Triumph's test riders and chassis development team have spent four years working in secret to develop this – the ultimate off-road Triumph Scrambler.
The team, renowned for developing Triumph’s great handling road bikes, turned their attention to modifying a standard Triumph Scrambler and shaved some 39kg off the weight of the standard bike!
It also gets a tweaked motor with new air filters and carbs, steeper geometry, new suspension, modified chassis and full made-to-measure Arrow exhaust system.
The bike is a personal project by a three-man team, headed up by Triumph’s test rider and engineer brothers David and Felipe Lopez, with some support from the factory.
Sadly, the bike will never make it into production, but it will certainly inspire plenty of us to build our own.
Called Tramontana after the wind that sweeps across the Pyrenees into Spain (the Lopez brothers are Spanish), it’s designed to satisfy the dual needs of real off-road scrambling with a big capacity 865cc motor.
Test rider David Lopez said: “It wasn't until the Tiger 800XC development process that we understood the real off-road potential of big capacity bikes when they were purposely developed for it. Our off-road background was more related to light bikes such as trials and enduro, so we were surprised by the pleasure of riding big bikes in challenging conditions and terrains.”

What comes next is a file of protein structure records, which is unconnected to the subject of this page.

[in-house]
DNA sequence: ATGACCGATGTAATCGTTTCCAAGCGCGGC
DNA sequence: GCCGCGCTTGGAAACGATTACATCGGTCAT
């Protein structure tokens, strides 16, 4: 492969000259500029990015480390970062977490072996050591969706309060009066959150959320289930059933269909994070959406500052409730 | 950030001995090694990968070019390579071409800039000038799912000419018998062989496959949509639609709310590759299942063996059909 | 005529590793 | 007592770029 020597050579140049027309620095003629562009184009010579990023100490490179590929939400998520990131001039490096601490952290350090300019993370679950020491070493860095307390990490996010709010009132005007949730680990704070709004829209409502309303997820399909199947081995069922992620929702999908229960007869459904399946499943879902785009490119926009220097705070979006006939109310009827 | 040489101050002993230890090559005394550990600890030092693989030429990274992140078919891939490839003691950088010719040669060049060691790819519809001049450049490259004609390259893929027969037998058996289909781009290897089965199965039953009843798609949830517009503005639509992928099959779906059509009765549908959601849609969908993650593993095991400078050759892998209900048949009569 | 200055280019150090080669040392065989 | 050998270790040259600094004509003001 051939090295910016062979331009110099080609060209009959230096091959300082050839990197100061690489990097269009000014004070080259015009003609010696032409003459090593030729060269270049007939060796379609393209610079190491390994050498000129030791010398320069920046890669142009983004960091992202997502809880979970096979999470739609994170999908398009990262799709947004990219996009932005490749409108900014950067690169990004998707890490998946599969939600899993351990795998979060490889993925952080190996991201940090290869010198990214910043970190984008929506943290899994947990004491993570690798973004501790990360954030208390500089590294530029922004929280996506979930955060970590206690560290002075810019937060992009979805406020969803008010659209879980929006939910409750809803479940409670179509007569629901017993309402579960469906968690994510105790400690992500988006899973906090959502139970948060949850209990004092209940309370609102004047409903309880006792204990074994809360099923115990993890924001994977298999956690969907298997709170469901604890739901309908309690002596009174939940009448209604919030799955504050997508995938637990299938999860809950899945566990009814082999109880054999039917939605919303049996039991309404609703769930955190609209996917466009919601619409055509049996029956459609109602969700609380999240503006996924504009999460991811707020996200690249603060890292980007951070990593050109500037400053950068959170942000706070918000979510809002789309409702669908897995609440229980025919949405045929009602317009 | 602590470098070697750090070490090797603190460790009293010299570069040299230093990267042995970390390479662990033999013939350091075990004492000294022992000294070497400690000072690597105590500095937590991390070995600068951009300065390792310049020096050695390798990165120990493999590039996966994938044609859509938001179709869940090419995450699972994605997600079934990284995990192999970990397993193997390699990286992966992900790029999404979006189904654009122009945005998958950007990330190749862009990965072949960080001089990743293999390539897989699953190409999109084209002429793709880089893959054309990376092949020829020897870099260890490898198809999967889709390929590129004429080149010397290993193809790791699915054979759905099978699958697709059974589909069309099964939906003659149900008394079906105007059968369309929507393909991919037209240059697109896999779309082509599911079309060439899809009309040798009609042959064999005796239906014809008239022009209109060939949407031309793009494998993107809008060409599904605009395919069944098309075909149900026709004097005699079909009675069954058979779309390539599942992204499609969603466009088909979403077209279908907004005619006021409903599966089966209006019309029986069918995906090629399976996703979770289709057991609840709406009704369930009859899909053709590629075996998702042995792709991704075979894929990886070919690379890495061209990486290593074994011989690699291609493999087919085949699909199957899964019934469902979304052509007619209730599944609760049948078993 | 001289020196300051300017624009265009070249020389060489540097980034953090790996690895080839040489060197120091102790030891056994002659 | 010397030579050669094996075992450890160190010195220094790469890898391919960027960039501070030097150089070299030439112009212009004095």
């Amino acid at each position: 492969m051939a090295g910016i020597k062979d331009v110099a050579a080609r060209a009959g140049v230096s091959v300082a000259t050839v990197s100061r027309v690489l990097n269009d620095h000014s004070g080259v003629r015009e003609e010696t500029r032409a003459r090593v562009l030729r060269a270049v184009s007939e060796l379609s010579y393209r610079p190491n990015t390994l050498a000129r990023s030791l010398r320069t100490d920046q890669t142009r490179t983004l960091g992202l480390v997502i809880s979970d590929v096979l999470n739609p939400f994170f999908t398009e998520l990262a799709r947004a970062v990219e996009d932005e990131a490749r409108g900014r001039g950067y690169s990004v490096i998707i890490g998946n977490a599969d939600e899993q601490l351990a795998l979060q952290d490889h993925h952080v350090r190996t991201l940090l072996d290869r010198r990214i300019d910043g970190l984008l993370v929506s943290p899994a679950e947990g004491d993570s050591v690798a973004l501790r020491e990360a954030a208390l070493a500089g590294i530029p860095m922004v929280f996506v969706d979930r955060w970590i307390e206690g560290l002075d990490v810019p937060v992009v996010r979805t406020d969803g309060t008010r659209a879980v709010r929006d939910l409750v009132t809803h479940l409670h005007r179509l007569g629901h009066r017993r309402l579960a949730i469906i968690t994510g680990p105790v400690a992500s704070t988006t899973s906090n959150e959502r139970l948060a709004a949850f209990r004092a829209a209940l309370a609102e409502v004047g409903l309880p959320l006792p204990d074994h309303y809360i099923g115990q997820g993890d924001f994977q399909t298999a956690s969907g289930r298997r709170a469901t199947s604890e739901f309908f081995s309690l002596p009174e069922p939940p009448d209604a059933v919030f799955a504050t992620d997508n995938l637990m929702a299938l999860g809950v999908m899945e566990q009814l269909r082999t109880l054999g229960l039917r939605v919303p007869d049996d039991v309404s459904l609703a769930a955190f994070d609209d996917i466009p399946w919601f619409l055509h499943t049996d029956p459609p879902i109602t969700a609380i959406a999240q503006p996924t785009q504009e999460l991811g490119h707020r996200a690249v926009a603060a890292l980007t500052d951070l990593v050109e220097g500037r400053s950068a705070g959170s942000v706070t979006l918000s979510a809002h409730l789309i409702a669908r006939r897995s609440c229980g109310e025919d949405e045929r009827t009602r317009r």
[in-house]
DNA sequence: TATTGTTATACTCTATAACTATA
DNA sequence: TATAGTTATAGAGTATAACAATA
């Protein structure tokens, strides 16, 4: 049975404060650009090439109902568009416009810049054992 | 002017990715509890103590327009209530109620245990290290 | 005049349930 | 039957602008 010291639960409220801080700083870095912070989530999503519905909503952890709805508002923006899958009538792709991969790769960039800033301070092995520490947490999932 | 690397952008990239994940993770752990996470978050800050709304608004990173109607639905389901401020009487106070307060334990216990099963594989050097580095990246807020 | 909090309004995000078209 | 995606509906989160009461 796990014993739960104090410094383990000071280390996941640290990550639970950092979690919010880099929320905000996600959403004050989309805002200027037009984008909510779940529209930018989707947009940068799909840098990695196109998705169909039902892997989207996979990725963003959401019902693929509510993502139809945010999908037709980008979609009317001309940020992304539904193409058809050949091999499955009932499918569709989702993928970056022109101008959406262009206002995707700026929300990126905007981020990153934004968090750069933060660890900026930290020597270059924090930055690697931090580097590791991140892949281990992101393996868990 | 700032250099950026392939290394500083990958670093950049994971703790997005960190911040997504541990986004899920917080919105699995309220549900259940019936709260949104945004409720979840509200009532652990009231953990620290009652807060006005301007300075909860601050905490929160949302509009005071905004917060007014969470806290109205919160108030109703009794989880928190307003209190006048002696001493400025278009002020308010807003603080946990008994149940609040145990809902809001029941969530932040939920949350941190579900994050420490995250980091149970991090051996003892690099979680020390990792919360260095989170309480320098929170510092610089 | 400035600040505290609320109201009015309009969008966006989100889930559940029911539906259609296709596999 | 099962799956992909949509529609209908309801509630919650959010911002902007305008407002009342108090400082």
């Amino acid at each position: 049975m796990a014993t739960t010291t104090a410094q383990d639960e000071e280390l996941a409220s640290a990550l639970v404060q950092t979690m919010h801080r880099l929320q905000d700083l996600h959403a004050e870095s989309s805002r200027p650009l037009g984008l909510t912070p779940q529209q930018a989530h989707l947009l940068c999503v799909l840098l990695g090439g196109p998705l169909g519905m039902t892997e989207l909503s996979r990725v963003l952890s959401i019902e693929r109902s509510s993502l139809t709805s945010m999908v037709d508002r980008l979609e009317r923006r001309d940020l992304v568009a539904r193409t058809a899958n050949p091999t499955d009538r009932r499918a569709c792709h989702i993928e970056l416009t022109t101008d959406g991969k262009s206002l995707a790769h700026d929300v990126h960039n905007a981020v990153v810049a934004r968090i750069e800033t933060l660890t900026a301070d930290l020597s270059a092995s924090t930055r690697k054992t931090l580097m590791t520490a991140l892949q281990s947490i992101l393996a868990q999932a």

Using the Scrambler and Bonneville classics range as a base, they approached it as they approach every other chassis development project, by developing it by riding lots with the finished outcome in mind for the project mule.
The 270-degree crank motor was chosen and then the team looked at different geometries, suspension types, wheel sizes, riding positions and engine configurations, just as they would for a production bike. They stripped the bike back to nothing but were keen to preserve the classic looks.
What they’ve created is a more modern retro style but with multi-adjustable Ohlins suspension, Excel alloy rims, twin front discs, alloy yokes, new bars and tailor-made Arrow exhaust system.
David said: “We looked at every aspect of the bike – starting with the chassis geometry, which was developed to give a confidence-inspiring ride with balancing front and rear grip to allow for easy and predictable rear-wheel drifting. We did that by repositioning the rear suspension unit top mounts, lengthening the swingarm and by changing the front fork and yokes.”
A one-off, tailor-made Italian brown leather seat and pearl-grey and brown core colouring give the Tramontana a unique look.
With Special thanks to Triumph’s Spirit magazine for allowing us to use these words and pictures! To see more, have a look at the free online magazine here.